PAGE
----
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Southern Spaces
A journal about real and imagined spaces and places of the US South and their global connections

MARBL Presents Atlanta Intersections: Photographer Chip Simone on Atlanta and Photography

Emory University
Published May 6, 2015

Atlanta Intersections features Atlantans in conversation with Randy Gue, curator of Modern Political and Historical Collections at Emory University's Manuscript, Archives, and Rare Book Library (MARBL). In collaboration with Southern Spaces, MARBL presents clips of the full interviews to spur conversations and encourage research on the featured topics.

Chip Simone. Photo courtesy of Chip Simone.
Chip Simone. Photo courtesy of Chip Simone.

Long-time Atlanta resident Chip Simone co-founded NEXUS, Atlanta’s first photography gallery, in 1973. Originally from Worcester, Massachusetts, Simone studied at the Rhode Island School of Design with modern American photography master Harry Callahan. Simone’s photos are currently included in permanent collections at the Museum of Modern Art, the High Museum of Art, the Houston Museum of Fine Art, the Museum of Contemporary Art of Georgia, the Corcoran Gallery of Art, and in the Sir Elton John Photography Collection. Simone has also published two collections, On Common Ground: Photographs from the Crossroads of the New South (1996) and Chroma: Photographs by Chip Simone (2011), printed in conjunction with his exhibit at Atlanta’s High Museum.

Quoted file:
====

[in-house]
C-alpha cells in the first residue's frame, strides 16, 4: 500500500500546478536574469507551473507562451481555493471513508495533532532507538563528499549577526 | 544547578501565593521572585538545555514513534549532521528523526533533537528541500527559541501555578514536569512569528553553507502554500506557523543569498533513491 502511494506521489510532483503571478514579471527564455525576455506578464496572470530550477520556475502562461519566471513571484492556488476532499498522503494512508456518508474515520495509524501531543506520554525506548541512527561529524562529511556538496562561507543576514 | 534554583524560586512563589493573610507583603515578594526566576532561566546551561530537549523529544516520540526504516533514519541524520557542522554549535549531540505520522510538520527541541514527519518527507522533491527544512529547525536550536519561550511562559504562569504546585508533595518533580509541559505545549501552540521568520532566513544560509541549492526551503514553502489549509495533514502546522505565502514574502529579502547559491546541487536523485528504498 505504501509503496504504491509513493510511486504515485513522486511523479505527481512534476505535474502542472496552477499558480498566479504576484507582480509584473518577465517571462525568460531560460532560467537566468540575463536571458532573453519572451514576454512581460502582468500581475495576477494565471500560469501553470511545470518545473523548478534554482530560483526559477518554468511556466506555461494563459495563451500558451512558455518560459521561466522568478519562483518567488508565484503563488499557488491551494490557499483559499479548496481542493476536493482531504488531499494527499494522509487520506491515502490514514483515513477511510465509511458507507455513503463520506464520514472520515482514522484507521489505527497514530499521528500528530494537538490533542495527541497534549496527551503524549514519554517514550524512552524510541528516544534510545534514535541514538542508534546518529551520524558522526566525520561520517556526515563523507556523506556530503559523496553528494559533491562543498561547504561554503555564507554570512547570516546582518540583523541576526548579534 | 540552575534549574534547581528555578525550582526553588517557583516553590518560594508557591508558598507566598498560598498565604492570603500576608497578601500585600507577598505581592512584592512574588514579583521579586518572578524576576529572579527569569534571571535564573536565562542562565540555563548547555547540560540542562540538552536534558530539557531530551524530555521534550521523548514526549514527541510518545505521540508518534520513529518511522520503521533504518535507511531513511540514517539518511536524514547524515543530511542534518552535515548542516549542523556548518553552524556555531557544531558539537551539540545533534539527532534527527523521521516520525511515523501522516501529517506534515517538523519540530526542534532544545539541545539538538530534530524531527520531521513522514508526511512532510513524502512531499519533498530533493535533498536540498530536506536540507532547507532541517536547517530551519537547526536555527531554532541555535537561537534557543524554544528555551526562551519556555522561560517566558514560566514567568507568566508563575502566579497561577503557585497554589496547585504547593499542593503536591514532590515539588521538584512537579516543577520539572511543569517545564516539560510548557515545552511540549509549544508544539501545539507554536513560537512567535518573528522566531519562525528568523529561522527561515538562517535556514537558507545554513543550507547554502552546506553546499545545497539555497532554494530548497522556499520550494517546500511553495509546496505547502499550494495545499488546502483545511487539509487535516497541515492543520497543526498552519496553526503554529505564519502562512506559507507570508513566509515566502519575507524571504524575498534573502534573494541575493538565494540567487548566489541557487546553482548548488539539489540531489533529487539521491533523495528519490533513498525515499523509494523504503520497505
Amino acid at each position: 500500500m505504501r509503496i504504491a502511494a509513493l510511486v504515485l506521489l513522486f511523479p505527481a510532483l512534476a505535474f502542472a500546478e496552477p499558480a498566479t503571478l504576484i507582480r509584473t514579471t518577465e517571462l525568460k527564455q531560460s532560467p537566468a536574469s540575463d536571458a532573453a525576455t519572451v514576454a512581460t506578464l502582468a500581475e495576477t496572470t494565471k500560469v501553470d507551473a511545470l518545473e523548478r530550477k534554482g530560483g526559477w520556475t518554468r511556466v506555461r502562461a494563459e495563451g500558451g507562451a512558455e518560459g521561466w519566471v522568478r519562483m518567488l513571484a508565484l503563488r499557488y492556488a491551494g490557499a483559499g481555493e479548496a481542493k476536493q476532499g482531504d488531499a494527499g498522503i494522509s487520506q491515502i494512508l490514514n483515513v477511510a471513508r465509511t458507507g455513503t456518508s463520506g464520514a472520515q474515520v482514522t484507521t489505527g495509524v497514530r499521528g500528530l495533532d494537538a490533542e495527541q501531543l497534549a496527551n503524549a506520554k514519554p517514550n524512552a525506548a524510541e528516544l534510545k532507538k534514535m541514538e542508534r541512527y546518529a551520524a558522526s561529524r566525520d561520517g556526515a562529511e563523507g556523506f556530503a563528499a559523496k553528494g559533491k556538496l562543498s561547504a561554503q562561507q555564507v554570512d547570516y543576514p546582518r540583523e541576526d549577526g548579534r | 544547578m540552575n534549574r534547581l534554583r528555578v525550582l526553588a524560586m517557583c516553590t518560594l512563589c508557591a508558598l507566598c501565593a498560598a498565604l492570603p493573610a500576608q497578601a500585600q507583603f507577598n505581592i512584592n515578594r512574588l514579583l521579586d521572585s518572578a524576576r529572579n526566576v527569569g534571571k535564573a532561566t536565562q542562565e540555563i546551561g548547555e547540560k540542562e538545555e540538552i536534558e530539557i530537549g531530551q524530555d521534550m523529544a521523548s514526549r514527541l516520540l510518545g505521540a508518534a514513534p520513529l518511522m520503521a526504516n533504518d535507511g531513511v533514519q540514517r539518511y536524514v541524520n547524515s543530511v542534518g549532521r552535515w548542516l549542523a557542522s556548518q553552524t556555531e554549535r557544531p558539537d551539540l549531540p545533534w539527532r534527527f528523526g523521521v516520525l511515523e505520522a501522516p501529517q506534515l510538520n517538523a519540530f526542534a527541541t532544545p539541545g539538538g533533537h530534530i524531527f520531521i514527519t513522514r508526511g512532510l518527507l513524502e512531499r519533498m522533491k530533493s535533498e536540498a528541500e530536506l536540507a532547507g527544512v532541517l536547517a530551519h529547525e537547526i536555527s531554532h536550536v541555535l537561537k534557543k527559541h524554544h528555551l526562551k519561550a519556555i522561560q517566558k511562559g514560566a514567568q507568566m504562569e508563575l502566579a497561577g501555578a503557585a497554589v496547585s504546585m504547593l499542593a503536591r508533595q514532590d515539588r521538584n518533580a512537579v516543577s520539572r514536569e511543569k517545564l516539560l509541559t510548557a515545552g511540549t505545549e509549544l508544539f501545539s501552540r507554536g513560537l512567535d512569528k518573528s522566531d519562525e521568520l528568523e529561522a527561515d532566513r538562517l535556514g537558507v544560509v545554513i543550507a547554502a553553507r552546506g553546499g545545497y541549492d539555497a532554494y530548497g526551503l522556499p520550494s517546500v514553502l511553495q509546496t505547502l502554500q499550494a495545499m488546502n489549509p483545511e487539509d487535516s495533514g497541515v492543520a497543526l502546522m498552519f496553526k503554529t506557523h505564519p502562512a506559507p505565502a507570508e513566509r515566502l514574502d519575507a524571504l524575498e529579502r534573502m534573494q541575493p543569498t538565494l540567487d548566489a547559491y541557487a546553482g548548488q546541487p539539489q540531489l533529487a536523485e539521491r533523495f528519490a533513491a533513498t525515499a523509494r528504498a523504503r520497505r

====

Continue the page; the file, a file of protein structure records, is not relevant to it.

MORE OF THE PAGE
When he moved from Manhattan to Atlanta in 1972, Simone initially took photographs of his wife, family members, and his new neighborhood of Virginia Highlands. In time, however, Simone shifted his focus to rarely photographed areas of urban Atlanta.

Photo Courtesy of Chip Simone.
A Woman Has Her Hair Braided in Piedmont Park, 1996. Photo courtesy of Chip Simone. 

“Atlanta was struggling to redefine itself, and I was more intrigued by the nature of it as a growing and transforming American city,” Simone says. “I was more interested in discovering what was not known about Atlanta and experiencing it than in reinforcing that conventional lore. Over time, my work has evolved into a more personal and intimate view of the city and its people.”

In this clip, Simone discusses Maynard Holbrook Jackson Jr., Atlanta’s first African American mayor, and his impact on the city’s topography, race relations, and the development of its artistic community. For more information about the role that art organizations like NEXUS have played in the development of Atlanta visit MARBL’s Modern Political and Historical Collections. 

Randy Gue Interviews Chip Simone